Netflix: Nearly 400 Million Not Collected in Sales Tax

Business Finance

By not requiring Netflix to tax its services, Justin Trudeau and several provinces have deprived governments of nearly $ 400 million in sales tax revenues since 2015, according to QMI Agency calculations.

In Canada, the annual turnover of the Californian multinational more than doubled between 2015 and 2019 inclusive, from our current estimate of $ 487 million to $ 1.18 billion. With the accumulation of each of these years, Netflix’s revenues would have totaled $ 3.9 million during this period.

To arrive at these numbers, we first established the number of subscriptions in Canada based on estimates made over the years by reputable firms, including Digital TV Research and Solutions Research Group, since the company does not disclose publicly its subscriptions and revenues.

The company’s revenues were then calculated based on the cost of monthly subscriptions.

Since arriving in Canada in 2010, the Californian multinational does not collect taxes on its services, unlike its main competitors: Amazon Prime Video, CraveTV, illico and Tou.tv.

If the GST were applied to Netflix’s revenues, the federal government would have collected more than $ 195 million since 2015, according to our calculations.

As for them, the provinces would have collected revenues of about $ 200 million. In total, about $ 395 million would have escaped the federal and provincial governments.

Since 2019, only Quebec and Saskatchewan have been charging taxes on Netflix services, which should be about $ 20 million and $ 2.2 million respectively this year, according to our estimates.

Opacity

This situation has two notable impacts, according to Rosalie Wyonch, an analyst at the CD Howe Institute. “First of all, governments do not receive the revenues they are entitled to, which represent millions of dollars and are increasing year by year due to the growth of the digital economy,” she says.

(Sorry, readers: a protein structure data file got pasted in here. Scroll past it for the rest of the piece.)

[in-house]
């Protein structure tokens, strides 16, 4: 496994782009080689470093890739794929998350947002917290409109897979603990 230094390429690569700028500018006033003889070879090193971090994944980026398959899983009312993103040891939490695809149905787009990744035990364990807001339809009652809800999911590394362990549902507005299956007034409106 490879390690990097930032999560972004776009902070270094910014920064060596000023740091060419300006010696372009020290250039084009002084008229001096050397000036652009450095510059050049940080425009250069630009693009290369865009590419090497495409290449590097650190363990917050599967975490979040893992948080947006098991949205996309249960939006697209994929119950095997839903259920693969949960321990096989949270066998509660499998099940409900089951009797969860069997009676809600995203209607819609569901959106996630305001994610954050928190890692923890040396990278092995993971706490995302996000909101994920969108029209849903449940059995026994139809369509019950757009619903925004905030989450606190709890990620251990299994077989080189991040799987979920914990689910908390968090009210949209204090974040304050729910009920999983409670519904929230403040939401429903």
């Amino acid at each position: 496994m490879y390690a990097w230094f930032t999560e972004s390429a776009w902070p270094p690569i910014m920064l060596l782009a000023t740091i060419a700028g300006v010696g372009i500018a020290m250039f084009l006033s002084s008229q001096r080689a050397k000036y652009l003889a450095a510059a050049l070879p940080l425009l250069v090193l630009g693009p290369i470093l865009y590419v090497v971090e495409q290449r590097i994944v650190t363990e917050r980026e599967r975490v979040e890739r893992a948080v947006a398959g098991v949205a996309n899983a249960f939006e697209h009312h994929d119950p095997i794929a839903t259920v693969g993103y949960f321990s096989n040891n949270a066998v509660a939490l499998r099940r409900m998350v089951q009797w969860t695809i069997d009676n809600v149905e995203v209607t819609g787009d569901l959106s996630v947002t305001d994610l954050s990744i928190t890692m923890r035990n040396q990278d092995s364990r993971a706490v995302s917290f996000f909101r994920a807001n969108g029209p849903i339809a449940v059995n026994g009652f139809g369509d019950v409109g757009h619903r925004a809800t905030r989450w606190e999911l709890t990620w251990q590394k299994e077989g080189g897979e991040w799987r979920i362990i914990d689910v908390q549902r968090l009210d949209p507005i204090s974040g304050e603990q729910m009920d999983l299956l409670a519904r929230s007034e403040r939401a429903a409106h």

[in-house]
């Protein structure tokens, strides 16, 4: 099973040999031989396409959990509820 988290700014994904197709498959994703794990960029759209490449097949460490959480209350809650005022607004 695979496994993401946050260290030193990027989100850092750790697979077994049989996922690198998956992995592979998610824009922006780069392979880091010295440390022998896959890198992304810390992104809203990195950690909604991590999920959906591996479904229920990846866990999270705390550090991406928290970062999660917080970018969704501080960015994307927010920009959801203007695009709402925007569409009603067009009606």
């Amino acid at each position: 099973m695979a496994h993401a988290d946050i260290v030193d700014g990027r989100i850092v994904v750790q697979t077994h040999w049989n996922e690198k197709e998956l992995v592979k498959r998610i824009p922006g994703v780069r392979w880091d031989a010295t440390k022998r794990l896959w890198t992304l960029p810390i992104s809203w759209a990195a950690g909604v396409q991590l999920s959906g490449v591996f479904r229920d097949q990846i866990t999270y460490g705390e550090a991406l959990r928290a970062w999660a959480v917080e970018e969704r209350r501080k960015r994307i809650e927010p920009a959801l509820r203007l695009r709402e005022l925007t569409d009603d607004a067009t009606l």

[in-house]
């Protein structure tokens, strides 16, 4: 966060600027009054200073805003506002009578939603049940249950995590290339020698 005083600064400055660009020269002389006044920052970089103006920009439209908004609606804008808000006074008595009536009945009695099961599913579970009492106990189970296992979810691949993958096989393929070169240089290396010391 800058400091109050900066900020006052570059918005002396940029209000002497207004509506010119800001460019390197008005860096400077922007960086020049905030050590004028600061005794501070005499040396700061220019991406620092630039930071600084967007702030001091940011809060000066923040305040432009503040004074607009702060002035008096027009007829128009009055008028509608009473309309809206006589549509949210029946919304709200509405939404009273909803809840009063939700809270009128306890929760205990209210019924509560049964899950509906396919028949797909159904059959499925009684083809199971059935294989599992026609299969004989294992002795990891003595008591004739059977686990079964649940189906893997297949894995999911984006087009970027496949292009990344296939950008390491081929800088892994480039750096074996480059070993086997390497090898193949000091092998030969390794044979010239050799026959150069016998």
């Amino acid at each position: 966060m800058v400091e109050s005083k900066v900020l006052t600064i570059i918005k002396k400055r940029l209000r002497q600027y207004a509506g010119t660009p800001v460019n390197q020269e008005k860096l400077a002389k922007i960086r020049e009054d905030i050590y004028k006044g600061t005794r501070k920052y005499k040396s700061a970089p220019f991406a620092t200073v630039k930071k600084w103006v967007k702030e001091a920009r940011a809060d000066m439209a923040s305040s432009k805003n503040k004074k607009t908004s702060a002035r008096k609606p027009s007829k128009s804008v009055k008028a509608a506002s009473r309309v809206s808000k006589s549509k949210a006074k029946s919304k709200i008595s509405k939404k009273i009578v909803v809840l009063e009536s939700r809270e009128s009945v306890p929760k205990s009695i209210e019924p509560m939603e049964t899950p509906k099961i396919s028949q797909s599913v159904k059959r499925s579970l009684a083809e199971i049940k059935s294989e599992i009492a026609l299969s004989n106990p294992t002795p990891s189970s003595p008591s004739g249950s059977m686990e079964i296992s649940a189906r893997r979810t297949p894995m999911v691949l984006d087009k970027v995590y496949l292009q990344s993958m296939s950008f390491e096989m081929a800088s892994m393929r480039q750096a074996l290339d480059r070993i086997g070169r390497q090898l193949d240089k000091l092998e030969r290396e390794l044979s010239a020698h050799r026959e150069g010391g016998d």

In addition, there is a direct impact on competition.

“By not taxing the services of a foreign company in this way, that is equivalent to financing its activities,” she explains. The government is putting Canadian businesses at a disadvantage, because they have to collect taxes. “

Rosalie Wyonch believes that the opacity of companies like Netflix is ​​problematic. When they do not disclose their subscriptions or revenues in Canada, “it’s impossible to get a clear picture of what they’re doing and, what’s more, the actual consumption habits of Canadians in the digital age,” she says.

Tax possible

In the election campaign, the Liberals of Justin Trudeau nevertheless proposed to fill this shortfall. They promised last week to collect, if elected, a 3% tax on the gross revenues of the digital giants, including Netflix. It should be noted that this is not a question of imposing the federal sales tax.

On Monday, outgoing finance minister Bill Morneau said the new tax could be implemented within a year. It is, however, linked to a joint decision of the OECD (which has 36 countries) on this subject.

Netflix in Canada

  • Projected sales in Canada in 2019: $ 1.18 billion
  • Sales growth over the last five years: 53%
  • In five years, about $ 395 million in taxes would have escaped Canada and the provinces.
  • Netflix is ​​the most popular streaming platform in the country, capturing 58% of Canadian subscriptions in the industry, according to Digital TV Research.

Number of subscriptions per platform 2019

  • Netflix: 7.3 million
  • Amazon Prime Video: 2.5 million
  • Crave TV: 1.7 million
  • illico: 525,000
  • Fibe Alt TV: 125,000
  • CBS All Access: 62,000
  • Other: 289,000
  • Source: Digital TV Research
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